Training America's Police for the Next 'Paris' Within Our Borders
LITTLE ROCK, Ark. -- Americans are more concerned about terror attacks within our borders than ever before. Many are asking if law enforcement is prepared to stop a terror attack in progress.
One training program is helping police train for the worst. Coordinated attacks on multiple locations can quickly bring entire cities to a standstill and present a nightmare scenario for any law enforcement agency.
Training for 'Paris'
Outside Little Rock, Arkansas, law enforcement professionals come from around the country to a 700-acre facility to find better ways to respond to such attacks.
The Direct Action Resource Center, known as DARC, has been developing counter-terrorism techniques for two decades and offers a special course several times each year for law enforcement.
"DARC was founded in 1996 as a way for special operations forces, law enforcement and military, to get kind of off campus, away from the flagpole, and do really focused, cost-effective training," DARC founder Rich Mason said. Mason is a former Green Beret.
"DARC focuses mostly on things like urban warfare, counterterrorism, things along those lines," he continued. "We have ranges for everything from sniper to pistol to concealed carry, low visibility operations, explosive breaching, things like that."
The Law Enforcement Counter Terrorism Course brings in police from all different agencies and throws them together in a chaotic, hyper-realistic scenario from day one.
"This course is designed to defeat a multi-cell attack, similar to Paris but actually worse in scale," Mason said.
Painfully Real Training
One of the things that makes DARC training so effective is that they have the participants bring the same equipment that they would take on their real calls.
The SWAT officers bring the same body armor, helmets, gas masks and even weapons that they use every day, with one important difference. During the training, their weapons are modified so they only fire plastic bullets.
The reason why that's important is because the OPFOR, or opposing forces, are all live guys and they are shooting back with the same plastic bullets. This isn't paint ball. These things really hurt. And the point is when you get hit, you know it.
That makes the training painful, but very realistic.
"The training is very important because it puts everything in a context for law enforcement. The aggressive nature of something like a lone-wolf attack with multiple guys, or a multi-cell attack is different than day to day. I guess you'd call it 'routine law enforcement operations,'" Mason said.
"It's mass chaos initially because you're going to get a bunch of different reports about a bunch of different issues," Memphis Police Officer Mike Cowan, who's been to DARC several times, added.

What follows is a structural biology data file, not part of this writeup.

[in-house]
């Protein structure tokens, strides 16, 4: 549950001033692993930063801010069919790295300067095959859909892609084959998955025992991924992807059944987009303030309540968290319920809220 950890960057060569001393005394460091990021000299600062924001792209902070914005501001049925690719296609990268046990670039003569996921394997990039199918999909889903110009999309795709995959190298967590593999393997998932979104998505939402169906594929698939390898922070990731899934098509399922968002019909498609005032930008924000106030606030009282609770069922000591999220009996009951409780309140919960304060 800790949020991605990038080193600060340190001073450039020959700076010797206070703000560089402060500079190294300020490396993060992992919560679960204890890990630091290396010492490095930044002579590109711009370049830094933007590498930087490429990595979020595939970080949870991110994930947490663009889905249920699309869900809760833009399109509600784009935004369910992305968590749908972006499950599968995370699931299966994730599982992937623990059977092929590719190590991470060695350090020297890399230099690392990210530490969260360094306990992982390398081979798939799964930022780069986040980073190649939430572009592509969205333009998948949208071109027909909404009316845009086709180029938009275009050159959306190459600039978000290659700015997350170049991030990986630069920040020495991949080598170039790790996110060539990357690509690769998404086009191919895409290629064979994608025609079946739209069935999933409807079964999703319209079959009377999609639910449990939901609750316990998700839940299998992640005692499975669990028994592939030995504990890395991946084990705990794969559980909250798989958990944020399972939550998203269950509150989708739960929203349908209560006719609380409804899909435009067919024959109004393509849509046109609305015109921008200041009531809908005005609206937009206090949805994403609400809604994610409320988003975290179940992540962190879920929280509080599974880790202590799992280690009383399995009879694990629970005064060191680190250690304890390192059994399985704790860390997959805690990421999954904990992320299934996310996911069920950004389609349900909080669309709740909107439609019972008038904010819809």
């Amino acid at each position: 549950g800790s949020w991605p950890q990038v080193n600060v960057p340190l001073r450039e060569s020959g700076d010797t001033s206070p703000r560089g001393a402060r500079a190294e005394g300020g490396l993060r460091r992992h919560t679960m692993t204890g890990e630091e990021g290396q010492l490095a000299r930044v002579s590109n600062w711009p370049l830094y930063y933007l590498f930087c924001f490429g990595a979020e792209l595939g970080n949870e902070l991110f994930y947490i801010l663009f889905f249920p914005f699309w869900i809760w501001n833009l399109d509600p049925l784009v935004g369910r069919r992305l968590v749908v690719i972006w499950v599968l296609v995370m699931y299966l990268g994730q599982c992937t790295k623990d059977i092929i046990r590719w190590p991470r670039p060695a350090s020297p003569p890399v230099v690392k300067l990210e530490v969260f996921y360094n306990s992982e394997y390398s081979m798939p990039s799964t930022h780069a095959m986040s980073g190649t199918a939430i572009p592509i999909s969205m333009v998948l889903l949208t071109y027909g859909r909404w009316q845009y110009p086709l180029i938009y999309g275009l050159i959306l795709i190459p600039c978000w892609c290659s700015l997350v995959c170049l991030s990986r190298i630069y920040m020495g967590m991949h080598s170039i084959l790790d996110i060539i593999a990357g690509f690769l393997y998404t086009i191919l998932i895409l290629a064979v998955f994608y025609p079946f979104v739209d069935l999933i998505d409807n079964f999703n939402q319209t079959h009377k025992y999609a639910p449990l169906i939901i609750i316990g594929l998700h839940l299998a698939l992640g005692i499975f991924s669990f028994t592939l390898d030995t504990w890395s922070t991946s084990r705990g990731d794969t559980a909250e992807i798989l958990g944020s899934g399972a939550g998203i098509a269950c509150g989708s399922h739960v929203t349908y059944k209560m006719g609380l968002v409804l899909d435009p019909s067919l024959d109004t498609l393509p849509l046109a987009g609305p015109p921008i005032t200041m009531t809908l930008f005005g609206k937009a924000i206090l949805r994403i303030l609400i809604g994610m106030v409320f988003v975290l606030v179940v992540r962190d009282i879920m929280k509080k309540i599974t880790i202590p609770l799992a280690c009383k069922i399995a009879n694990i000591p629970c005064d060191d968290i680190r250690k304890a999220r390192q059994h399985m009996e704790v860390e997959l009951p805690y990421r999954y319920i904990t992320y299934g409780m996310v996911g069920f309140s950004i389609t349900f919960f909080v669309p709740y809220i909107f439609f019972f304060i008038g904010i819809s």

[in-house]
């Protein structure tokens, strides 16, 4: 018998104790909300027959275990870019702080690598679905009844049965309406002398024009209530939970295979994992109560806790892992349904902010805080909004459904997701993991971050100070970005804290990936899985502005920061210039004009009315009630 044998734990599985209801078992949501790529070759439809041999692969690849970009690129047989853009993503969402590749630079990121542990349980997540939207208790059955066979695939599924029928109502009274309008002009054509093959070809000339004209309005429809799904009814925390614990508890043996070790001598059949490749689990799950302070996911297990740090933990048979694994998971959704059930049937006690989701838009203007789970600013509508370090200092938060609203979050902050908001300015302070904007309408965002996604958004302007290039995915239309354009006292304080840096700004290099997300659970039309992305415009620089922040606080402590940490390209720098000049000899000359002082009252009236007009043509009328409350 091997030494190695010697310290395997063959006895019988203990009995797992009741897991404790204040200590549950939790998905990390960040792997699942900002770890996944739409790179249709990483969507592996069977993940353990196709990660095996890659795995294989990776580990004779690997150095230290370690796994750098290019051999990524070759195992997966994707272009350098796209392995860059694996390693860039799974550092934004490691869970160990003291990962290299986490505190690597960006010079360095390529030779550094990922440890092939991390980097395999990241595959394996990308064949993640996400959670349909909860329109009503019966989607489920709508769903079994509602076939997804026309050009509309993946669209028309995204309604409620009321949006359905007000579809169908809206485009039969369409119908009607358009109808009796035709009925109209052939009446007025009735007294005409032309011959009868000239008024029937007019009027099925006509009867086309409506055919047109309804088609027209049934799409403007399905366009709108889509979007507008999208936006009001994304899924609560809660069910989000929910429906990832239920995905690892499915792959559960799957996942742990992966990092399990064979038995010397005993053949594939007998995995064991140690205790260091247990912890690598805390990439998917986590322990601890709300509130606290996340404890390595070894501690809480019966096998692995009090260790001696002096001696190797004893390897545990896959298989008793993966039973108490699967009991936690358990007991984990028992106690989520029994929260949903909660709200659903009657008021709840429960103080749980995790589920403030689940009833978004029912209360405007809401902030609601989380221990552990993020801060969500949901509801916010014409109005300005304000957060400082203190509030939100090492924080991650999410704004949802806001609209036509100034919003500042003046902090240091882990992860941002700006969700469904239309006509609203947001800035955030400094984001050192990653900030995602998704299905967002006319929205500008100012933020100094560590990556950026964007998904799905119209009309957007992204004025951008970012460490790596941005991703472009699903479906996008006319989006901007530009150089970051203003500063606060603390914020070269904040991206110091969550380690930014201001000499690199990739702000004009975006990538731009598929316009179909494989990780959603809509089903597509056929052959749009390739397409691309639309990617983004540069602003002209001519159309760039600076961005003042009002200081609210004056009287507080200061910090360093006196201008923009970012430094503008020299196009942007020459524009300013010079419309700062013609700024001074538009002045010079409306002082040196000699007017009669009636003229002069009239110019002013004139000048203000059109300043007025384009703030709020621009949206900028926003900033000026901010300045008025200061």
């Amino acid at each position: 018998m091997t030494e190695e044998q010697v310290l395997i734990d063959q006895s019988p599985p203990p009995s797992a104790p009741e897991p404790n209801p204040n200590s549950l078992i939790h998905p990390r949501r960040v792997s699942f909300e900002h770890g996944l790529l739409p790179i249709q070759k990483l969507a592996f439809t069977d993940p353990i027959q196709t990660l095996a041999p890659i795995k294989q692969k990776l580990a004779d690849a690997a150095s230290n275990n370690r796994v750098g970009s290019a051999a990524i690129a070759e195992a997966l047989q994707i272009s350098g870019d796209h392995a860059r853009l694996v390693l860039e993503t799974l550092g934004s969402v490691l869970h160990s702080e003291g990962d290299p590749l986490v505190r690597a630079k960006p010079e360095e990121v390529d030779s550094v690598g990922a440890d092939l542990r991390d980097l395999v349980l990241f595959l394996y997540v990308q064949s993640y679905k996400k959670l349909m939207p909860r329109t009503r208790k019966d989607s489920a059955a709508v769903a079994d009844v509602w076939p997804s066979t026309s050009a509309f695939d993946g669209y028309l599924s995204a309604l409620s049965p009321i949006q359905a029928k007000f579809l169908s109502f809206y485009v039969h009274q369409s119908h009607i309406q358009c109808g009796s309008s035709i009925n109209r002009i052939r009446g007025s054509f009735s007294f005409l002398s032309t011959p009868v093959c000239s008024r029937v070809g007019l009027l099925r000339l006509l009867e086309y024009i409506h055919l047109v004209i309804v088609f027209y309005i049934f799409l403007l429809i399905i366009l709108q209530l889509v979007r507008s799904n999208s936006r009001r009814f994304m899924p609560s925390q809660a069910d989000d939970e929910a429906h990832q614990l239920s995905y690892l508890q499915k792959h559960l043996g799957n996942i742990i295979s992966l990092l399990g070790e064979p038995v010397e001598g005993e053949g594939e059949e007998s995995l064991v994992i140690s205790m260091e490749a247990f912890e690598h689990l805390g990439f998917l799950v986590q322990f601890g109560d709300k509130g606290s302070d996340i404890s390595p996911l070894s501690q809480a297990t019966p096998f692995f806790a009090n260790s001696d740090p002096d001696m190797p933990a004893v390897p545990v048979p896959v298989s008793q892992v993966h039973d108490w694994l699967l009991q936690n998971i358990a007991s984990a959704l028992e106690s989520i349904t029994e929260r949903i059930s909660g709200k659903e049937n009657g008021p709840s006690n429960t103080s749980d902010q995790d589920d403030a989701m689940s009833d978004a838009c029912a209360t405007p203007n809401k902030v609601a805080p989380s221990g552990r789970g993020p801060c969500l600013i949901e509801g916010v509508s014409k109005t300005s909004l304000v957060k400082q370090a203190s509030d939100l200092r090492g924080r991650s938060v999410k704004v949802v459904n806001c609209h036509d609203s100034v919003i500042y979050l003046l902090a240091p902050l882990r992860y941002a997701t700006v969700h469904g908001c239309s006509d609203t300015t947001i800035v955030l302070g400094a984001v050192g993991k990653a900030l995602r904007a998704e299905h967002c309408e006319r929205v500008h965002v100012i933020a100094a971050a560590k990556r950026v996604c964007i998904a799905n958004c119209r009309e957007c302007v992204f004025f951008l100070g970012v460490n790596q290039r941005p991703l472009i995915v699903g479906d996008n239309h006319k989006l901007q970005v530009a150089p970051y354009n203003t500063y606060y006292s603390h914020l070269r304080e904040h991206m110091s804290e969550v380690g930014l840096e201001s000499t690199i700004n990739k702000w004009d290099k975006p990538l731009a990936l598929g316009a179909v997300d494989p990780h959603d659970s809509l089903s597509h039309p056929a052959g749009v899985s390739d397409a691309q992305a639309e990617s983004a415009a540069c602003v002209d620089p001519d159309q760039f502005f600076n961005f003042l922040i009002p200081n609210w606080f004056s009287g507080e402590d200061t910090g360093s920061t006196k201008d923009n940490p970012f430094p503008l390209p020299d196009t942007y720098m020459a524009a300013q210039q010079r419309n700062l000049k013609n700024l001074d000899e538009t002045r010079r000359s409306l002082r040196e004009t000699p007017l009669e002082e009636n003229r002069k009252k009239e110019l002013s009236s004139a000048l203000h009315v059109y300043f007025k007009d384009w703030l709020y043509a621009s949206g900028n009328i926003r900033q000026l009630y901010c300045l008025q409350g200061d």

"There are not enough tactical guys on one team to respond to a major event like what we saw in Paris, and so we would have to integrate together," Cowan said. "And so having the opportunity to train and learn these tactics and then be able to teach these tactics so that we can all be on the same sheet is why we are here."
Giving Cops the Edge
Chris Amling, a sheriff's deputy in Pulaski County, Arkansas, told CBN News, "This is training you can't get anywhere else."
"When you have a guy who is actively trying to hurt you, and it's not for play, it's real life, you put a lot more into it, you take your time, your breathing goes up. I mean, everything feels real, it really does," Amling explained.
During the course, the scenarios the trainees encounter keep changing and getting more chaotic. That's done purposely, to keep the trainees guessing. That makes the value of the training even higher.
"You have everything from suicide vests to being shot at, you know. It's kind of a full spectrum of violence that we are able to simulate for the law enforcement entities that come out here," Mason said.
Cops are lining up for the training, often taking vacation time and spending their own money to attend because they understand what's at stake.
"It happens here in the States and we have to prepare for that and be ready for it, whether it's ISIS or homegrown terrorism," Amling said. "We've got to get this training, we've got to put it on our guys, and we've got to make this real world happen right now."
With the next attack likely a matter of when, not if, these men are spending lots of late nights at DARC making sure they'll be ready.
"Knowledge is power," Mason said. "Definitely. The more you know, the more you've experienced. It definitely gives you an edge."